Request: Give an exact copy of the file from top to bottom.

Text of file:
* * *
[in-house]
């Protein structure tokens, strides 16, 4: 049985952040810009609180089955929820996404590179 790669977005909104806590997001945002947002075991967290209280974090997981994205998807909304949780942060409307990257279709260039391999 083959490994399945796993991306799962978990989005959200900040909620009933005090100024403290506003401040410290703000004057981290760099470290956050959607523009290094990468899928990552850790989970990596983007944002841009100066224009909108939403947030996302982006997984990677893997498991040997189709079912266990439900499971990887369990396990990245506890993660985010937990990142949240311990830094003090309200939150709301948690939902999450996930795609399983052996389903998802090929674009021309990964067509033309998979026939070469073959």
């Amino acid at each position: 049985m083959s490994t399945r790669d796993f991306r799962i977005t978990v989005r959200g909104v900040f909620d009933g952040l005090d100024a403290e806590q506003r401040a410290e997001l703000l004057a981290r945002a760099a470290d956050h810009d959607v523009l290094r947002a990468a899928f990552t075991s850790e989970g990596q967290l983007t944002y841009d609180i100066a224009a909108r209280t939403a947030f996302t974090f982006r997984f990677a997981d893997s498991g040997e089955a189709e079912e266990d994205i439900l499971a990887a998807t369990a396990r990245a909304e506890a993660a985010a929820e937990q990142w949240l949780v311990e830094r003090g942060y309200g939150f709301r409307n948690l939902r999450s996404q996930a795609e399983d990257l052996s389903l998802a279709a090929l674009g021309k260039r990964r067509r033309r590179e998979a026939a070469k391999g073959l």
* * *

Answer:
[in-house]
């Protein structure tokens, strides 16, 4: 049985952040810009609180089955929820996404590179 790669977005909104806590997001945002947002075991967290209280974090997981994205998807909304949780942060409307990257279709260039391999 083959490994399945796993991306799962978990989005959200900040909620009933005090100024403290506003401040410290703000004057981290760099470290956050959607523009290094990468899928990552850790989970990596983007944002841009100066224009909108939403947030996302982006997984990677893997498991040997189709079912266990439900499971990887369990396990990245506890993660985010937990990142949240311990830094003090309200939150709301948690939902999450996930795609399983052996389903998802090929674009021309990964067509033309998979026939070469073959």
């Amino acid at each position: 049985m083959s490994t399945r790669d796993f991306r799962i977005t978990v989005r959200g909104v900040f909620d009933g952040l005090d100024a403290e806590q506003r401040a410290e997001l703000l004057a981290r945002a760099a470290d956050h810009d959607v523009l290094r947002a990468a899928f990552t075991s850790e989970g990596q967290l983007t944002y841009d609180i100066a224009a909108r209280t939403a947030f996302t974090f982006r997984f990677a997981d893997s498991g040997e089955a189709e079912e266990d994205i439900l499971a990887a998807t369990a396990r990245a909304e506890a993660a985010a929820e937990q990142w949240l949780v311990e830094r003090g942060y309200g939150f709301r409307n948690l939902r999450s996404q996930a795609e399983d990257l052996s389903l998802a279709a090929l674009g021309k260039r990964r067509r033309r590179e998979a026939a070469k391999g073959l």